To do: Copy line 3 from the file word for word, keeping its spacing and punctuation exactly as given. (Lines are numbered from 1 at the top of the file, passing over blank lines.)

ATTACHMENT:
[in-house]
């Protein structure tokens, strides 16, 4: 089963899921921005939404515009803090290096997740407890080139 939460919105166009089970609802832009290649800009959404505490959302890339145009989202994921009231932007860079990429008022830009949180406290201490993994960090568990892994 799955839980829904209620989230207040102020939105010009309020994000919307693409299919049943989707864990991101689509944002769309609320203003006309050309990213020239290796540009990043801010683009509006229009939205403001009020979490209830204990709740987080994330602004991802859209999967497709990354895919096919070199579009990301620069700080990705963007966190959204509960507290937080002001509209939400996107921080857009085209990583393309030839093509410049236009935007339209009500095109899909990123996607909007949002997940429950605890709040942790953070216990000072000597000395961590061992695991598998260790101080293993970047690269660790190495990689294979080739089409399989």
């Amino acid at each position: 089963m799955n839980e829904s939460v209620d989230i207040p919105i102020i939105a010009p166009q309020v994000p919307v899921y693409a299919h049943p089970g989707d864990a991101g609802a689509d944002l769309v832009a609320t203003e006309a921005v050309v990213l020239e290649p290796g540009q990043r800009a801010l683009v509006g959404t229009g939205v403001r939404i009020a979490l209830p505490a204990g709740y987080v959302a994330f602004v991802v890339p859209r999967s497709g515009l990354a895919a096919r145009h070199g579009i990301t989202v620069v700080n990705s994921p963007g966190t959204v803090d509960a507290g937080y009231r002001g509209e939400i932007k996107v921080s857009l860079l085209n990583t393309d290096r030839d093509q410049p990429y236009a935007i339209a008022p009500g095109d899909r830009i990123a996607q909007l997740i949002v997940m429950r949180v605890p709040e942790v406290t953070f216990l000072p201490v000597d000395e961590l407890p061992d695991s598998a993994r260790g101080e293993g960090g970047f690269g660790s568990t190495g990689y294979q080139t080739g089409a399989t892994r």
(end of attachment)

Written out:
């Amino acid at each position: 089963m799955n839980e829904s939460v209620d989230i207040p919105i102020i939105a010009p166009q309020v994000p919307v899921y693409a299919h049943p089970g989707d864990a991101g609802a689509d944002l769309v832009a609320t203003e006309a921005v050309v990213l020239e290649p290796g540009q990043r800009a801010l683009v509006g959404t229009g939205v403001r939404i009020a979490l209830p505490a204990g709740y987080v959302a994330f602004v991802v890339p859209r999967s497709g515009l990354a895919a096919r145009h070199g579009i990301t989202v620069v700080n990705s994921p963007g966190t959204v803090d509960a507290g937080y009231r002001g509209e939400i932007k996107v921080s857009l860079l085209n990583t393309d290096r030839d093509q410049p990429y236009a935007i339209a008022p009500g095109d899909r830009i990123a996607q909007l997740i949002v997940m429950r949180v605890p709040e942790v406290t953070f216990l000072p201490v000597d000395e961590l407890p061992d695991s598998a993994r260790g101080e293993g960090g970047f690269g660790s568990t190495g990689y294979q080139t080739g089409a399989t892994r």